14 April 2016

Hardcore Henry review

Hardcore Henry isn't the first film to experiment with the idea of the audience being put directly in the shoes of a character within the movie. It's not even really a rare technique - there has been a lot of found-footage films over the years that for the most part replicate the effect that Hardcore Henry is going for, which means that the question of "Can a film work when told from a first-person perspective?" was answered long before Hardcore Henry ever hit theatres. Yes, it can, and we've seen that it can multiple times before.

Which makes Hardcore Henry's failure as a film all the more difficult to swallow. This isn't an experiment in film-making that just so happens to have failed, it's an indulgent attempt to one-up the music video on which director Ilya Naishuller made a name for himself. In fact, it seems generous to really refer to Hardcore Henry as a film - lacking all the things that make a film a film (such as a story, characters, structure, themes), Hardcore Henry is instead nothing more than a 90-minute long music video, and I do mean that in the most derogatory way possible.

I usually write a small plot synopsis for films I review, but I haven't done that here as it would mean putting more thought and effort into the story than the film does. I've thrown around the phrase "an excuse for action scenes" before, but Hardcore Henry seems to think of that as an ideal to strive towards rather than a pitfall to avoid - it's relentlessly stupid throughout, giving no thought to ever really establishing anything more than a cursory reason to move us from one action scene to the next.

The result, of course, is that at no point do you ever feel invested in what is happening on screen, an elementary mistake that really shouldn't be being made anymore by directors of any calibre. It's no coincidence that the best action films also have memorable characters and interesting stories, and Hardcore Henry's lack of either stop it from ever being anything more than a lengthy reel of admittedly impressive stunts.

Or at least what I think were impressive stunts. The final nail in Hardcore Henry's coffin comes from the simple fact that I could never shake the feeling that it would be a more entertaining film without the first-person perspective. It'd still be a bad film, of course (maybe even more so, given the sheer "who gives a shit" nature of the plot, which might stand out more in a traditionally shot film), but the ability to actual see the stunts undertaken by Henry would have at least made the action entertaining. Seeing someone jump from a motorbike onto a van before falling off and crawling underneath sounds exciting - having to see that from the persons viewpoint is just disorientating. It turns out that framing and editing are important skills to have when making a good action film - who knew?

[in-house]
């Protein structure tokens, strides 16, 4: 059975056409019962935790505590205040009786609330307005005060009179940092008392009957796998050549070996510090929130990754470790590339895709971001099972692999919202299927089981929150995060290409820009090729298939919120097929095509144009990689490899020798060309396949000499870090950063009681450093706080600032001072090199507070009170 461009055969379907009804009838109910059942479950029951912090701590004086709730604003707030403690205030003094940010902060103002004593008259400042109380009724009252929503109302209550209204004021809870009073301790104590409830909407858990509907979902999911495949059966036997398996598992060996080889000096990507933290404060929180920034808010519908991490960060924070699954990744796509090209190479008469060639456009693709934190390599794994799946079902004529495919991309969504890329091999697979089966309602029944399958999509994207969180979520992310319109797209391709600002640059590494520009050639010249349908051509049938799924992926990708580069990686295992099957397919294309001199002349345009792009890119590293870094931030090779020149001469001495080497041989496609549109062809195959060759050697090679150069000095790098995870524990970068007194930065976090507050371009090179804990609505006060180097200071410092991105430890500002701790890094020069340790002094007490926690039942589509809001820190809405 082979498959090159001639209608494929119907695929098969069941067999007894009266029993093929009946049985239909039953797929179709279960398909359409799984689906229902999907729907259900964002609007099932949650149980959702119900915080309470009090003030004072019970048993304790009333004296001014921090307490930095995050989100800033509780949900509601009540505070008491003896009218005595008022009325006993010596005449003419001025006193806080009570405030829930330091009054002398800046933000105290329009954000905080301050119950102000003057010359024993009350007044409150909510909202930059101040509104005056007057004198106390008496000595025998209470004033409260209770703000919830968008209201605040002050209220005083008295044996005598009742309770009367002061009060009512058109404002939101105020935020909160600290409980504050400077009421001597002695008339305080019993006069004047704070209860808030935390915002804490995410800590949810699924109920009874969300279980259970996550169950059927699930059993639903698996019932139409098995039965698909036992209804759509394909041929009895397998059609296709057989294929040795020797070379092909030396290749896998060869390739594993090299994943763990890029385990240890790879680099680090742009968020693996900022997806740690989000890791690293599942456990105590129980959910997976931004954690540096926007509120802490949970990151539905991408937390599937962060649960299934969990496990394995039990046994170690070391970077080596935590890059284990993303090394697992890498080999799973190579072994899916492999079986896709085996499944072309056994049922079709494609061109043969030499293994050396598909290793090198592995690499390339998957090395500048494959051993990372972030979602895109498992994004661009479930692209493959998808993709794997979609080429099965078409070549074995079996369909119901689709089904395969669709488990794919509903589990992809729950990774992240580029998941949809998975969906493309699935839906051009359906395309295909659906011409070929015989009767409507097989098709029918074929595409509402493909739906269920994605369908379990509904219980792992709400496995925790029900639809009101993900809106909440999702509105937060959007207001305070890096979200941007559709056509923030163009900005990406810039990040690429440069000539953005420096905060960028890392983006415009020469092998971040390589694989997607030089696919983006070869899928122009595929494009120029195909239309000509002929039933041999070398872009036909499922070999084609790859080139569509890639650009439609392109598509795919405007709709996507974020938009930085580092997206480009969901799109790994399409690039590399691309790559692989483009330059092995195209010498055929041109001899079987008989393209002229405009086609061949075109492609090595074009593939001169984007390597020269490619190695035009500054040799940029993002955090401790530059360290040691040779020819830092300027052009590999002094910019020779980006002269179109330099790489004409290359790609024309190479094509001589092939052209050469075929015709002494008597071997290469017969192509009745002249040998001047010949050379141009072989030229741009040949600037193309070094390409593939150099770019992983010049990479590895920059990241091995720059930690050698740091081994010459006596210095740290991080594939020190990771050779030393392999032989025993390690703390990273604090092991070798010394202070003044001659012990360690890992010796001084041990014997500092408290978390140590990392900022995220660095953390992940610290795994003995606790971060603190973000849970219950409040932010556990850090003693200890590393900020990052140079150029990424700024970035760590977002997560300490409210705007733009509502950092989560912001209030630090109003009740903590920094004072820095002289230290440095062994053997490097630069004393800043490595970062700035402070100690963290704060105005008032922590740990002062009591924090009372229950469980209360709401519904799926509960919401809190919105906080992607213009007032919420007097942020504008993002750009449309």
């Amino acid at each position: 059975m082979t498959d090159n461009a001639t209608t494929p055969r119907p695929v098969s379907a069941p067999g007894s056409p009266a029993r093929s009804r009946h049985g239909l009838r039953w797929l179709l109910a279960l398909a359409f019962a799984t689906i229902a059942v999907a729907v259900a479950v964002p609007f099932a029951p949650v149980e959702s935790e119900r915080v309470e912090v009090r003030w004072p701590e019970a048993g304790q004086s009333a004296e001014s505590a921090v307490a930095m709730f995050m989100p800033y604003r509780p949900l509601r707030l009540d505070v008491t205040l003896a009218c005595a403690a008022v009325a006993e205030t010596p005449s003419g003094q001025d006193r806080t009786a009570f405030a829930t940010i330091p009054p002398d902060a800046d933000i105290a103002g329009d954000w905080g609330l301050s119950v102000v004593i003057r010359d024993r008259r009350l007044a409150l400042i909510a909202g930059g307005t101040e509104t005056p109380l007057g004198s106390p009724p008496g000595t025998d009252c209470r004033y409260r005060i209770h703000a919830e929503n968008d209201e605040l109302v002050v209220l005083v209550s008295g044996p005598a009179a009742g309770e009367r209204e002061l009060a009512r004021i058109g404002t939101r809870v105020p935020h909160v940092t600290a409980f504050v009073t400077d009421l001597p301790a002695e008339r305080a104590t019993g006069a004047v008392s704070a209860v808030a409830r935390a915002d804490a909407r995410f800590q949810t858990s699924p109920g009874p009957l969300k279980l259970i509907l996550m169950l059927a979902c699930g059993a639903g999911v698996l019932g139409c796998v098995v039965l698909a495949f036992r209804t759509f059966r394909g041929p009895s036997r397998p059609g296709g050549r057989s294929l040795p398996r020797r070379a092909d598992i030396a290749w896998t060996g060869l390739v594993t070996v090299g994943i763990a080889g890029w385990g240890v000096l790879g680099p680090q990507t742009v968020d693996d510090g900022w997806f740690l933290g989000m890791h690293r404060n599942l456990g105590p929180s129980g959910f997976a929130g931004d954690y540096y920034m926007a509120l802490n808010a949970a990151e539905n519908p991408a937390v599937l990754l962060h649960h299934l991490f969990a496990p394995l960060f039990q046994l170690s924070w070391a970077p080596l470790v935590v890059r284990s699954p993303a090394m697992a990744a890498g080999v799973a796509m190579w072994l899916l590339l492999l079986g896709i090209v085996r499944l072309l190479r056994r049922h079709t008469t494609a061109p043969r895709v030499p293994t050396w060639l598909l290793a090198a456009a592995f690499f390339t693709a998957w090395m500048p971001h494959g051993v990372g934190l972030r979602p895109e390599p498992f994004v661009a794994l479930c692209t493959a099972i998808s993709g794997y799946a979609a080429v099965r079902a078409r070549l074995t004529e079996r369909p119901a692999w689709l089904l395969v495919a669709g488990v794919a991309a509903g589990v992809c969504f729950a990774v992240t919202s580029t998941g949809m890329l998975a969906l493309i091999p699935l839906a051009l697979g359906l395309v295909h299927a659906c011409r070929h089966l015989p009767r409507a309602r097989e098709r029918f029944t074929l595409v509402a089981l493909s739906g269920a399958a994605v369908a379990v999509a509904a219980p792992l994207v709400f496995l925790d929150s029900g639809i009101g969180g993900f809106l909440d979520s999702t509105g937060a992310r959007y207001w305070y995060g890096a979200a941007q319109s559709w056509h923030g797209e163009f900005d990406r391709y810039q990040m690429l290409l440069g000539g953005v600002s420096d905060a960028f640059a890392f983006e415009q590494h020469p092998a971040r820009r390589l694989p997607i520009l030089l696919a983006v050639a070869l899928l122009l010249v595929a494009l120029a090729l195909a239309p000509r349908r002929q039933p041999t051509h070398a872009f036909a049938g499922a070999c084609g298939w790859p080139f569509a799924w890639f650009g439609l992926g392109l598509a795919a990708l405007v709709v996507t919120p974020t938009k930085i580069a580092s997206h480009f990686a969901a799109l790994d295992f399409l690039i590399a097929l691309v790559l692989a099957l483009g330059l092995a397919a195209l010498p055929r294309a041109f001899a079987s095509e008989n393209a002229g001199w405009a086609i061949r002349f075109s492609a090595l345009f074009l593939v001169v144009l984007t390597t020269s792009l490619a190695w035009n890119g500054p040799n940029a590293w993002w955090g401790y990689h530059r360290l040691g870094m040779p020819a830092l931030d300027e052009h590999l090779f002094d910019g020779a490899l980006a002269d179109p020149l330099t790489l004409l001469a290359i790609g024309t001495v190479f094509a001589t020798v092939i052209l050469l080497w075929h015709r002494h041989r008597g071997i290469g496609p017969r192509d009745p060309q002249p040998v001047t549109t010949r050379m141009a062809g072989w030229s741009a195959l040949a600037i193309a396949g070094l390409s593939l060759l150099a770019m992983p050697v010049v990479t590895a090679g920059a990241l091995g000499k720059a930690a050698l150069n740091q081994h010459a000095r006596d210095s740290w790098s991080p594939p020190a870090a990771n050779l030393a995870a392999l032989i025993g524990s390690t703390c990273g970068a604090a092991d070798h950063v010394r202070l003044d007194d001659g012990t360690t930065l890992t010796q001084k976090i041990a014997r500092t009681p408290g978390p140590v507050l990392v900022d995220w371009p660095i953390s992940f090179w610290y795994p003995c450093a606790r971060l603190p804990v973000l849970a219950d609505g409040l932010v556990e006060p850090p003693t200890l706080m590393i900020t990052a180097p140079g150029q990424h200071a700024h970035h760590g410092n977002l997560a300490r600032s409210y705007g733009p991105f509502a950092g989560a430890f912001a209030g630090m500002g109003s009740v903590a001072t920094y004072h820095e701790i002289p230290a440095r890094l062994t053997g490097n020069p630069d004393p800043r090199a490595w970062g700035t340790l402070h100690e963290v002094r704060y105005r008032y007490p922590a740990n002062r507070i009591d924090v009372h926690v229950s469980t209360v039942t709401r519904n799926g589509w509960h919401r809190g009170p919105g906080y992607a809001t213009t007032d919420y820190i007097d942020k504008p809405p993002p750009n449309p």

Beyond the hyper-kinetic body language of Henry himself (which is surprisingly funny) and the sheer enthusiasm that Sharlto Copley brings to his recurring role, Hardcore Henry is nothing more than a boring and uninspired film that simply isn't worth your time, and that's without even getting into the gratuitous sexism on display throughout. If this truly were the first film to utilise a first-person perspective, I'd be willing to write off the whole technique - as it is, Hardcore Henry instead just finds itself the latest in a long list of films that rely on a gimmick in order to try and mask their deficiencies. I know it's a tired phrase, but I'm going to use it anyway because it will never be as applicable as it is here - watching Hardcore Henry really is the equivalent of watching someone else play a bad video game.

Only it will never be your turn to play.

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